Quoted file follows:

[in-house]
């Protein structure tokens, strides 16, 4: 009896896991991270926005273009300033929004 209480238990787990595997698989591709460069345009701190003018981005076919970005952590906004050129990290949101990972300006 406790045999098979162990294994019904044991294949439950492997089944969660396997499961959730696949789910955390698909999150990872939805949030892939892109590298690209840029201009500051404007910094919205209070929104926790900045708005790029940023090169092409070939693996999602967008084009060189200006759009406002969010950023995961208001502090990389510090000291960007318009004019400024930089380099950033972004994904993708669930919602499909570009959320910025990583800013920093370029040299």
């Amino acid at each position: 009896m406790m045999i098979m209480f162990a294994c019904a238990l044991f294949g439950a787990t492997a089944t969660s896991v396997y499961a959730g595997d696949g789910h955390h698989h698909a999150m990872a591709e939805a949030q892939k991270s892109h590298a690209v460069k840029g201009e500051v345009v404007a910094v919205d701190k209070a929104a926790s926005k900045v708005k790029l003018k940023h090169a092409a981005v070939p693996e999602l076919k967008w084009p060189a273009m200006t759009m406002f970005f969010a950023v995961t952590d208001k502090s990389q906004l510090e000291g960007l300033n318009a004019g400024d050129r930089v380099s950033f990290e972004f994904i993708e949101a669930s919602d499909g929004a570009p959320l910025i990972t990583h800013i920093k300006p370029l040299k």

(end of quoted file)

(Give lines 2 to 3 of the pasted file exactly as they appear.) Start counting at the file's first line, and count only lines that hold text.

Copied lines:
């Protein structure tokens, strides 16, 4: 009896896991991270926005273009300033929004 209480238990787990595997698989591709460069345009701190003018981005076919970005952590906004050129990290949101990972300006 406790045999098979162990294994019904044991294949439950492997089944969660396997499961959730696949789910955390698909999150990872939805949030892939892109590298690209840029201009500051404007910094919205209070929104926790900045708005790029940023090169092409070939693996999602967008084009060189200006759009406002969010950023995961208001502090990389510090000291960007318009004019400024930089380099950033972004994904993708669930919602499909570009959320910025990583800013920093370029040299």
């Amino acid at each position: 009896m406790m045999i098979m209480f162990a294994c019904a238990l044991f294949g439950a787990t492997a089944t969660s896991v396997y499961a959730g595997d696949g789910h955390h698989h698909a999150m990872a591709e939805a949030q892939k991270s892109h590298a690209v460069k840029g201009e500051v345009v404007a910094v919205d701190k209070a929104a926790s926005k900045v708005k790029l003018k940023h090169a092409a981005v070939p693996e999602l076919k967008w084009p060189a273009m200006t759009m406002f970005f969010a950023v995961t952590d208001k502090s990389q906004l510090e000291g960007l300033n318009a004019g400024d050129r930089v380099s950033f990290e972004f994904i993708e949101a669930s919602d499909g929004a570009p959320l910025i990972t990583h800013i920093k300006p370029l040299k």